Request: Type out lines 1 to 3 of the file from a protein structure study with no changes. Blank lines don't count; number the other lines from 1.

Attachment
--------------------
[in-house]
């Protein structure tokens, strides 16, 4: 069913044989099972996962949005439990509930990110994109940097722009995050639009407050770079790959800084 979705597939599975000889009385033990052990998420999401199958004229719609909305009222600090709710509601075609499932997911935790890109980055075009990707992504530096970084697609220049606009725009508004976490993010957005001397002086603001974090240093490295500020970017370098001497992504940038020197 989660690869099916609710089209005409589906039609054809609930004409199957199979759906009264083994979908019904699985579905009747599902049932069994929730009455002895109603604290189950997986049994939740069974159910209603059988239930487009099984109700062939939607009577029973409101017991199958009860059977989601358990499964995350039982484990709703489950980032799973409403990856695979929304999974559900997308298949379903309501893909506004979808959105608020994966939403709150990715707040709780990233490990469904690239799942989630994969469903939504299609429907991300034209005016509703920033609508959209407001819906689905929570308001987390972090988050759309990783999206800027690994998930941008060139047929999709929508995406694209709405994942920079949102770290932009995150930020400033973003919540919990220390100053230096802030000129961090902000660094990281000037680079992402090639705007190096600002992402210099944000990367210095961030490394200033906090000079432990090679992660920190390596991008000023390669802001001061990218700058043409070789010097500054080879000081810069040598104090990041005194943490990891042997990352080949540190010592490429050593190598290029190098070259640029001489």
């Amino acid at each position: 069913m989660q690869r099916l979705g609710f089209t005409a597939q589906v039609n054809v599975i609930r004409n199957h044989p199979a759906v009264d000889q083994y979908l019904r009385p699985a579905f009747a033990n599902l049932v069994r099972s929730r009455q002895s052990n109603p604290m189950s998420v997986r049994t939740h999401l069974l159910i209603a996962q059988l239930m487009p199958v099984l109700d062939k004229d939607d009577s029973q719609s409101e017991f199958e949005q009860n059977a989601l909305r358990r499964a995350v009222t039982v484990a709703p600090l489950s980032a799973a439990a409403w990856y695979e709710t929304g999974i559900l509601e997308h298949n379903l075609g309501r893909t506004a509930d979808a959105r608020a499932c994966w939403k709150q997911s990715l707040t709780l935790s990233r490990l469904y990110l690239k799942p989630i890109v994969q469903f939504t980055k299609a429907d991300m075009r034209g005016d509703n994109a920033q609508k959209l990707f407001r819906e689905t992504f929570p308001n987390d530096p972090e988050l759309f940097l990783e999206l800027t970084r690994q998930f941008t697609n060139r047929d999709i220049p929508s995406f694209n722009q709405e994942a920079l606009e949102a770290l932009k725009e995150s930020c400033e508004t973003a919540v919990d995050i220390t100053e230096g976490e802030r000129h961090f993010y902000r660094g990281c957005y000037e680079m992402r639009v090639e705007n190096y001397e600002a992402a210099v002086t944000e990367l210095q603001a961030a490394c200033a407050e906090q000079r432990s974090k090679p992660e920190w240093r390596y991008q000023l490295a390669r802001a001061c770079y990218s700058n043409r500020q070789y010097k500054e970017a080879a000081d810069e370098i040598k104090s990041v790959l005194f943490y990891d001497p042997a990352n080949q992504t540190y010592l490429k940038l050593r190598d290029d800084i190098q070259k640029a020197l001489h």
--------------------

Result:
[in-house]
């Protein structure tokens, strides 16, 4: 069913044989099972996962949005439990509930990110994109940097722009995050639009407050770079790959800084 979705597939599975000889009385033990052990998420999401199958004229719609909305009222600090709710509601075609499932997911935790890109980055075009990707992504530096970084697609220049606009725009508004976490993010957005001397002086603001974090240093490295500020970017370098001497992504940038020197 989660690869099916609710089209005409589906039609054809609930004409199957199979759906009264083994979908019904699985579905009747599902049932069994929730009455002895109603604290189950997986049994939740069974159910209603059988239930487009099984109700062939939607009577029973409101017991199958009860059977989601358990499964995350039982484990709703489950980032799973409403990856695979929304999974559900997308298949379903309501893909506004979808959105608020994966939403709150990715707040709780990233490990469904690239799942989630994969469903939504299609429907991300034209005016509703920033609508959209407001819906689905929570308001987390972090988050759309990783999206800027690994998930941008060139047929999709929508995406694209709405994942920079949102770290932009995150930020400033973003919540919990220390100053230096802030000129961090902000660094990281000037680079992402090639705007190096600002992402210099944000990367210095961030490394200033906090000079432990090679992660920190390596991008000023390669802001001061990218700058043409070789010097500054080879000081810069040598104090990041005194943490990891042997990352080949540190010592490429050593190598290029190098070259640029001489």
């Amino acid at each position: 069913m989660q690869r099916l979705g609710f089209t005409a597939q589906v039609n054809v599975i609930r004409n199957h044989p199979a759906v009264d000889q083994y979908l019904r009385p699985a579905f009747a033990n599902l049932v069994r099972s929730r009455q002895s052990n109603p604290m189950s998420v997986r049994t939740h999401l069974l159910i209603a996962q059988l239930m487009p199958v099984l109700d062939k004229d939607d009577s029973q719609s409101e017991f199958e949005q009860n059977a989601l909305r358990r499964a995350v009222t039982v484990a709703p600090l489950s980032a799973a439990a409403w990856y695979e709710t929304g999974i559900l509601e997308h298949n379903l075609g309501r893909t506004a509930d979808a959105r608020a499932c994966w939403k709150q997911s990715l707040t709780l935790s990233r490990l469904y990110l690239k799942p989630i890109v994969q469903f939504t980055k299609a429907d991300m075009r034209g005016d509703n994109a920033q609508k959209l990707f407001r819906e689905t992504f929570p308001n987390d530096p972090e988050l759309f940097l990783e999206l800027t970084r690994q998930f941008t697609n060139r047929d999709i220049p929508s995406f694209n722009q709405e994942a920079l606009e949102a770290l932009k725009e995150s930020c400033e508004t973003a919540v919990d995050i220390t100053e230096g976490e802030r000129h961090f993010y902000r660094g990281c957005y000037e680079m992402r639009v090639e705007n190096y001397e600002a992402a210099v002086t944000e990367l210095q603001a961030a490394c200033a407050e906090q000079r432990s974090k090679p992660e920190w240093r390596y991008q000023l490295a390669r802001a001061c770079y990218s700058n043409r500020q070789y010097k500054e970017a080879a000081d810069e370098i040598k104090s990041v790959l005194f943490y990891d001497p042997a990352n080949q992504t540190y010592l490429k940038l050593r190598d290029d800084i190098q070259k640029a020197l001489h």